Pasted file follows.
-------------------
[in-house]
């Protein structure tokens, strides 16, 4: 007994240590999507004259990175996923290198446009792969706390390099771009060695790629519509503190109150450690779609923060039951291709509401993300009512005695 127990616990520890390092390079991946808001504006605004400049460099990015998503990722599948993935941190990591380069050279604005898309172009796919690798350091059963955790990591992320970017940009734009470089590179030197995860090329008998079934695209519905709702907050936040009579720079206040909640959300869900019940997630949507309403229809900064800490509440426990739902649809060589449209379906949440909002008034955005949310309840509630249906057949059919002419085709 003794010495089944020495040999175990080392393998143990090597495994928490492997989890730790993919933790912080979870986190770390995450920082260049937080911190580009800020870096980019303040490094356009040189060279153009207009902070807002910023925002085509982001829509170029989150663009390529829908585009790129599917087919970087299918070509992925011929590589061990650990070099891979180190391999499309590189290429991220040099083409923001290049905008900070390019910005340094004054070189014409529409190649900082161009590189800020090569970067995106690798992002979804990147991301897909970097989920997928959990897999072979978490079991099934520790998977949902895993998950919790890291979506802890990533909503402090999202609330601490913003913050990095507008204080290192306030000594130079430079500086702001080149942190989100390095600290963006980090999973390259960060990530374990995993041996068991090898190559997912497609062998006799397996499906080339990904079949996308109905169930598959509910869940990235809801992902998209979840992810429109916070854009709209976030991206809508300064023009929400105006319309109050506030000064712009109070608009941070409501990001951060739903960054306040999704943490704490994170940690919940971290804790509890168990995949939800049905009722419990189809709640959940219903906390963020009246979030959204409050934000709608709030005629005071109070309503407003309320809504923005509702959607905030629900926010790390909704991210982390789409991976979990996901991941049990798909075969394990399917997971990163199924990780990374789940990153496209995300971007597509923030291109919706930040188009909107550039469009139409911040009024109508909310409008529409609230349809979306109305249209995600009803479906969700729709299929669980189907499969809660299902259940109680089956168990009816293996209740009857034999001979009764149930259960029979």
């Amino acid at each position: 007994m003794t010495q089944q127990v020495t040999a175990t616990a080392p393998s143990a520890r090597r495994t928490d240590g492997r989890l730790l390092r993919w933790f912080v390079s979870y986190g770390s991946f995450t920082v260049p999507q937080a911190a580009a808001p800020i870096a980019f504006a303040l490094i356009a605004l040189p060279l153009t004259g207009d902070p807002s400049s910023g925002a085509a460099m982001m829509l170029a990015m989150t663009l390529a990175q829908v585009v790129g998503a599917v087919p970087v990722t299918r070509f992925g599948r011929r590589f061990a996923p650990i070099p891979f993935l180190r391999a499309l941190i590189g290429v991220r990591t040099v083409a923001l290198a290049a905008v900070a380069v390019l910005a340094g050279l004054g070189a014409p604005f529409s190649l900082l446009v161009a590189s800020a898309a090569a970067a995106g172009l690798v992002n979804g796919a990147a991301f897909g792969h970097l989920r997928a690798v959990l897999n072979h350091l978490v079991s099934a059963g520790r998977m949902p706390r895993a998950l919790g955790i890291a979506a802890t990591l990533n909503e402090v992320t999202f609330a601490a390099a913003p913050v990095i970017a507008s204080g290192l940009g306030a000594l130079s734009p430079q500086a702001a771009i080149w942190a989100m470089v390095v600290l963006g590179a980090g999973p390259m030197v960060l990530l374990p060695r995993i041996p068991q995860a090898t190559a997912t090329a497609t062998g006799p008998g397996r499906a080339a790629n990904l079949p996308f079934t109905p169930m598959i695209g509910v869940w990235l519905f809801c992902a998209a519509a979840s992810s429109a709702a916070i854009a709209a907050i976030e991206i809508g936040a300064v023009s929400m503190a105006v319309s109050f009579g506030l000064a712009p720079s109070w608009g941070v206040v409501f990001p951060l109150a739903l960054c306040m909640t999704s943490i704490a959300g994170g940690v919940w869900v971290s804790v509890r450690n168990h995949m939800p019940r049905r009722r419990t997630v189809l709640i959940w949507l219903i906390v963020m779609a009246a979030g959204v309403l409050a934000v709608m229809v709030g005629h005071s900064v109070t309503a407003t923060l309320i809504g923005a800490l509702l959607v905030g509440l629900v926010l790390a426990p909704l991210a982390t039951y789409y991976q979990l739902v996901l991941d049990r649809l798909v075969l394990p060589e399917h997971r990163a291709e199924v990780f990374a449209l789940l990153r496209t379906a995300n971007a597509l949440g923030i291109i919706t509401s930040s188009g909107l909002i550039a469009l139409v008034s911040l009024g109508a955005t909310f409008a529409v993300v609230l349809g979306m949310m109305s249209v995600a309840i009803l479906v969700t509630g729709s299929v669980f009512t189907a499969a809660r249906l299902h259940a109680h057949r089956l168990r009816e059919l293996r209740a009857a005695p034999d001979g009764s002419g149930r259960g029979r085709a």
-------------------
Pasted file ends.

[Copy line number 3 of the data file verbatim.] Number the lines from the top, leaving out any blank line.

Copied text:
């Amino acid at each position: 007994m003794t010495q089944q127990v020495t040999a175990t616990a080392p393998s143990a520890r090597r495994t928490d240590g492997r989890l730790l390092r993919w933790f912080v390079s979870y986190g770390s991946f995450t920082v260049p999507q937080a911190a580009a808001p800020i870096a980019f504006a303040l490094i356009a605004l040189p060279l153009t004259g207009d902070p807002s400049s910023g925002a085509a460099m982001m829509l170029a990015m989150t663009l390529a990175q829908v585009v790129g998503a599917v087919p970087v990722t299918r070509f992925g599948r011929r590589f061990a996923p650990i070099p891979f993935l180190r391999a499309l941190i590189g290429v991220r990591t040099v083409a923001l290198a290049a905008v900070a380069v390019l910005a340094g050279l004054g070189a014409p604005f529409s190649l900082l446009v161009a590189s800020a898309a090569a970067a995106g172009l690798v992002n979804g796919a990147a991301f897909g792969h970097l989920r997928a690798v959990l897999n072979h350091l978490v079991s099934a059963g520790r998977m949902p706390r895993a998950l919790g955790i890291a979506a802890t990591l990533n909503e402090v992320t999202f609330a601490a390099a913003p913050v990095i970017a507008s204080g290192l940009g306030a000594l130079s734009p430079q500086a702001a771009i080149w942190a989100m470089v390095v600290l963006g590179a980090g999973p390259m030197v960060l990530l374990p060695r995993i041996p068991q995860a090898t190559a997912t090329a497609t062998g006799p008998g397996r499906a080339a790629n990904l079949p996308f079934t109905p169930m598959i695209g509910v869940w990235l519905f809801c992902a998209a519509a979840s992810s429109a709702a916070i854009a709209a907050i976030e991206i809508g936040a300064v023009s929400m503190a105006v319309s109050f009579g506030l000064a712009p720079s109070w608009g941070v206040v409501f990001p951060l109150a739903l960054c306040m909640t999704s943490i704490a959300g994170g940690v919940w869900v971290s804790v509890r450690n168990h995949m939800p019940r049905r009722r419990t997630v189809l709640i959940w949507l219903i906390v963020m779609a009246a979030g959204v309403l409050a934000v709608m229809v709030g005629h005071s900064v109070t309503a407003t923060l309320i809504g923005a800490l509702l959607v905030g509440l629900v926010l790390a426990p909704l991210a982390t039951y789409y991976q979990l739902v996901l991941d049990r649809l798909v075969l394990p060589e399917h997971r990163a291709e199924v990780f990374a449209l789940l990153r496209t379906a995300n971007a597509l949440g923030i291109i919706t509401s930040s188009g909107l909002i550039a469009l139409v008034s911040l009024g109508a955005t909310f409008a529409v993300v609230l349809g979306m949310m109305s249209v995600a309840i009803l479906v969700t509630g729709s299929v669980f009512t189907a499969a809660r249906l299902h259940a109680h057949r089956l168990r009816e059919l293996r209740a009857a005695p034999d001979g009764s002419g149930r259960g029979r085709a």